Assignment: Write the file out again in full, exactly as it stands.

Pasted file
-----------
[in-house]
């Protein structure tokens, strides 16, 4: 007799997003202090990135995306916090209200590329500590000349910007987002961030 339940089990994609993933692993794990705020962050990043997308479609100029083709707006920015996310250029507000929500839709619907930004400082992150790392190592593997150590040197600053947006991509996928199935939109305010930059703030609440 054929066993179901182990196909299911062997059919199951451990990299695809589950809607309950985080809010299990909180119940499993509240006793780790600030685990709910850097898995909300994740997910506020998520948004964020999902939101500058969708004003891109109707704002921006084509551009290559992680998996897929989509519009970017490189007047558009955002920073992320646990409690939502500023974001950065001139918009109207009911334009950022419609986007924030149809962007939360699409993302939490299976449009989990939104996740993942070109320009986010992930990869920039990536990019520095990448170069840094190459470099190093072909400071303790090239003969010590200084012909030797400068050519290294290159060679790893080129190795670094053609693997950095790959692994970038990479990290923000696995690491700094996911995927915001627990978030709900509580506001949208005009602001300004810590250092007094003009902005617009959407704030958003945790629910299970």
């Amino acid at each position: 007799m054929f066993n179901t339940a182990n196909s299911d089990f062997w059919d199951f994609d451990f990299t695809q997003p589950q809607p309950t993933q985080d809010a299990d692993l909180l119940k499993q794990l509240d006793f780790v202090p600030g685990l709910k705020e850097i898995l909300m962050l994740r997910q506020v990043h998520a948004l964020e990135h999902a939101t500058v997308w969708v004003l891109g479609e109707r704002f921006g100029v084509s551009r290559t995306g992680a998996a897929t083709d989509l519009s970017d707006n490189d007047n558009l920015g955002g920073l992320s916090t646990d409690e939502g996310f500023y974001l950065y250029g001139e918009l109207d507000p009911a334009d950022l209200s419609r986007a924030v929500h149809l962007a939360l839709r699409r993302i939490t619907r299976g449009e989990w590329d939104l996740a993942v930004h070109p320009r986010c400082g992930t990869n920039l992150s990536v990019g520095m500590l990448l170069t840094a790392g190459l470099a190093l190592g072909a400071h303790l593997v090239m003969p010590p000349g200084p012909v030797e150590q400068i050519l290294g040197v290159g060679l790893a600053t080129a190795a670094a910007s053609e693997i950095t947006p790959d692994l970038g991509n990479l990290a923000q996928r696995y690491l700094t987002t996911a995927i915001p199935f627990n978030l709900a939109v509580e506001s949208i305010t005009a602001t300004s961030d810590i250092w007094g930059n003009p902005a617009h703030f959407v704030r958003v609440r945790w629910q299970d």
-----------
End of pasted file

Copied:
[in-house]
């Protein structure tokens, strides 16, 4: 007799997003202090990135995306916090209200590329500590000349910007987002961030 339940089990994609993933692993794990705020962050990043997308479609100029083709707006920015996310250029507000929500839709619907930004400082992150790392190592593997150590040197600053947006991509996928199935939109305010930059703030609440 054929066993179901182990196909299911062997059919199951451990990299695809589950809607309950985080809010299990909180119940499993509240006793780790600030685990709910850097898995909300994740997910506020998520948004964020999902939101500058969708004003891109109707704002921006084509551009290559992680998996897929989509519009970017490189007047558009955002920073992320646990409690939502500023974001950065001139918009109207009911334009950022419609986007924030149809962007939360699409993302939490299976449009989990939104996740993942070109320009986010992930990869920039990536990019520095990448170069840094190459470099190093072909400071303790090239003969010590200084012909030797400068050519290294290159060679790893080129190795670094053609693997950095790959692994970038990479990290923000696995690491700094996911995927915001627990978030709900509580506001949208005009602001300004810590250092007094003009902005617009959407704030958003945790629910299970």
């Amino acid at each position: 007799m054929f066993n179901t339940a182990n196909s299911d089990f062997w059919d199951f994609d451990f990299t695809q997003p589950q809607p309950t993933q985080d809010a299990d692993l909180l119940k499993q794990l509240d006793f780790v202090p600030g685990l709910k705020e850097i898995l909300m962050l994740r997910q506020v990043h998520a948004l964020e990135h999902a939101t500058v997308w969708v004003l891109g479609e109707r704002f921006g100029v084509s551009r290559t995306g992680a998996a897929t083709d989509l519009s970017d707006n490189d007047n558009l920015g955002g920073l992320s916090t646990d409690e939502g996310f500023y974001l950065y250029g001139e918009l109207d507000p009911a334009d950022l209200s419609r986007a924030v929500h149809l962007a939360l839709r699409r993302i939490t619907r299976g449009e989990w590329d939104l996740a993942v930004h070109p320009r986010c400082g992930t990869n920039l992150s990536v990019g520095m500590l990448l170069t840094a790392g190459l470099a190093l190592g072909a400071h303790l593997v090239m003969p010590p000349g200084p012909v030797e150590q400068i050519l290294g040197v290159g060679l790893a600053t080129a190795a670094a910007s053609e693997i950095t947006p790959d692994l970038g991509n990479l990290a923000q996928r696995y690491l700094t987002t996911a995927i915001p199935f627990n978030l709900a939109v509580e506001s949208i305010t005009a602001t300004s961030d810590i250092w007094g930059n003009p902005a617009h703030f959407v704030r958003v609440r945790w629910q299970d």